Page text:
Hotel Estoril Eden, Monte Estoril,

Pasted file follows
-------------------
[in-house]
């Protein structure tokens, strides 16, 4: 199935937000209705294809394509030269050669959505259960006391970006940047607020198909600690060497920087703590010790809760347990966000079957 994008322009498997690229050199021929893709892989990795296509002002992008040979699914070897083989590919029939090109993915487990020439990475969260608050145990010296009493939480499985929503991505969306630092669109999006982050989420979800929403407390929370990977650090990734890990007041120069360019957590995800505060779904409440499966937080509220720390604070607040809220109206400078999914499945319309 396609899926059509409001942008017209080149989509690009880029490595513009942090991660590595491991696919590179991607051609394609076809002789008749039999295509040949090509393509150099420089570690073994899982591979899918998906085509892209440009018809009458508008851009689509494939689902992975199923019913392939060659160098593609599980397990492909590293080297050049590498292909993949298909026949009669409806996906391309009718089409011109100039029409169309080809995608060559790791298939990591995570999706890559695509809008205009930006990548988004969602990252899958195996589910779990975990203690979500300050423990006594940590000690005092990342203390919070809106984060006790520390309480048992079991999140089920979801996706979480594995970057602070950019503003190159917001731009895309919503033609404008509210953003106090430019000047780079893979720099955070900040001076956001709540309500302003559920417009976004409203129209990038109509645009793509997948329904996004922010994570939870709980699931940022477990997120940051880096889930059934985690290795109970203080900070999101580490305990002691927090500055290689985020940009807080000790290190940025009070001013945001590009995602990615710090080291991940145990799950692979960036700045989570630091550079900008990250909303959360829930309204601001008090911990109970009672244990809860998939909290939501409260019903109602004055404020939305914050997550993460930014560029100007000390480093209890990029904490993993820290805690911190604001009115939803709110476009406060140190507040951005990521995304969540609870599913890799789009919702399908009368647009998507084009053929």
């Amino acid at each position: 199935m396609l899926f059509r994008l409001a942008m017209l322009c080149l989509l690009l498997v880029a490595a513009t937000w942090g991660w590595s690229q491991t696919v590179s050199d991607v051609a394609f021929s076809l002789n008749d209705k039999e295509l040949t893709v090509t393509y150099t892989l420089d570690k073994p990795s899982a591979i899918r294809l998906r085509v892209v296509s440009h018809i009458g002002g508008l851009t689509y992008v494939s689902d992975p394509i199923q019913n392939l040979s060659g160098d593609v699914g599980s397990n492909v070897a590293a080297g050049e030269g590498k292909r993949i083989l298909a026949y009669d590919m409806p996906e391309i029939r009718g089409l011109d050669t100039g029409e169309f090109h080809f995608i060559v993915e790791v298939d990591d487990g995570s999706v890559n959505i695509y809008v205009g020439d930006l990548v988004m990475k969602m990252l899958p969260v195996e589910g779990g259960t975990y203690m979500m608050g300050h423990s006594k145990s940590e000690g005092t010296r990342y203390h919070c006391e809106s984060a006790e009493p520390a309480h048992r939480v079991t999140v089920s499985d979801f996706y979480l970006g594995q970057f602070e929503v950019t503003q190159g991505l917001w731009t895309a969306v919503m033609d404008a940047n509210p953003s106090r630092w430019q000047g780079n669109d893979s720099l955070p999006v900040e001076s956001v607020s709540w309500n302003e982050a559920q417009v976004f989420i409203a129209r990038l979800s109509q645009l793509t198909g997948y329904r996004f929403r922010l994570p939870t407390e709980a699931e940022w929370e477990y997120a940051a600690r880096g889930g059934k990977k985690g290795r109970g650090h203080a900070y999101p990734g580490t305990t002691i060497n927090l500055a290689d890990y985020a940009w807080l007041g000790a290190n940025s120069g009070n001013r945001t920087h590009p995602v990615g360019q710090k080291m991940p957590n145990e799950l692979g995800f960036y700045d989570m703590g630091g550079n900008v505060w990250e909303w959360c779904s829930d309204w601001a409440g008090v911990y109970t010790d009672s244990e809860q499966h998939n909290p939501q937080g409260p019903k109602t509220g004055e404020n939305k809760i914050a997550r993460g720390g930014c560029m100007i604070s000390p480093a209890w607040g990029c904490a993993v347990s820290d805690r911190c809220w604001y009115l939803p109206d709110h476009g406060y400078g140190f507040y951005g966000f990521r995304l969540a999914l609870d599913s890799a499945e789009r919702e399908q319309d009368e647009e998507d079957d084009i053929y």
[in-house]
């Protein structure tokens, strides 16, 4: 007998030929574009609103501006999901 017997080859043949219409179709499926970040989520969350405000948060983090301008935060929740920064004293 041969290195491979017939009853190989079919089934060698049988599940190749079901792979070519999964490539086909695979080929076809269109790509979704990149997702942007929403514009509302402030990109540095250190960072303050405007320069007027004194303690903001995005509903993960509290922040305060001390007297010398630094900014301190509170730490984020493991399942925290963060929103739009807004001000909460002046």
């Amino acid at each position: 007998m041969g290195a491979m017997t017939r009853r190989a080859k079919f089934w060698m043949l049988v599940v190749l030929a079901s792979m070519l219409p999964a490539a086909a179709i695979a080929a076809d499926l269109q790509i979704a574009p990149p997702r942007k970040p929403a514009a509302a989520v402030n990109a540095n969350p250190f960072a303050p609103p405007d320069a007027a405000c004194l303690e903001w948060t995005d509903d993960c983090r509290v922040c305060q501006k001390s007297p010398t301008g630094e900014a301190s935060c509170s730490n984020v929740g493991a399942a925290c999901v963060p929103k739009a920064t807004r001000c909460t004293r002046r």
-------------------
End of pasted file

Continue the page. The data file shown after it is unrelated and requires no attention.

Terry Speed, Frédéric Schütz Over the last couple of years interest in what one might call fully specified probabilistic models for tandem mass spectometry (MS/MS) data has increased greatly. It is safe to say that a driving force in this development has been the desire of many people to associate valid "pvalues" or "confidences" with peptide identifications. In an ideal world, these models would incorporate all the information available about a particular spectrum, including not only the direct measurements of the mass spectrometer (mass of the precursor and lists of peaks and intensities of the product ion spectrum), but also any other experimental information such as the instrument parameters (collision energy, etc), the separation methods that were used (LC retention time), etc. In the real world, it is not possible to take into account all those parameters and simplifying assumptions must be made, such as assuming the independence of many of the variables. This problem is especially acute in the context of database searching, where such a model would be used to calculate probabilities for all the peptides entries in the database in the shortest possible time. Several different research groups have tried to solve this problem and define good models and in this process they have followed different path and used different assumptions. We will present the approaches taken by those methods and compare the resulting models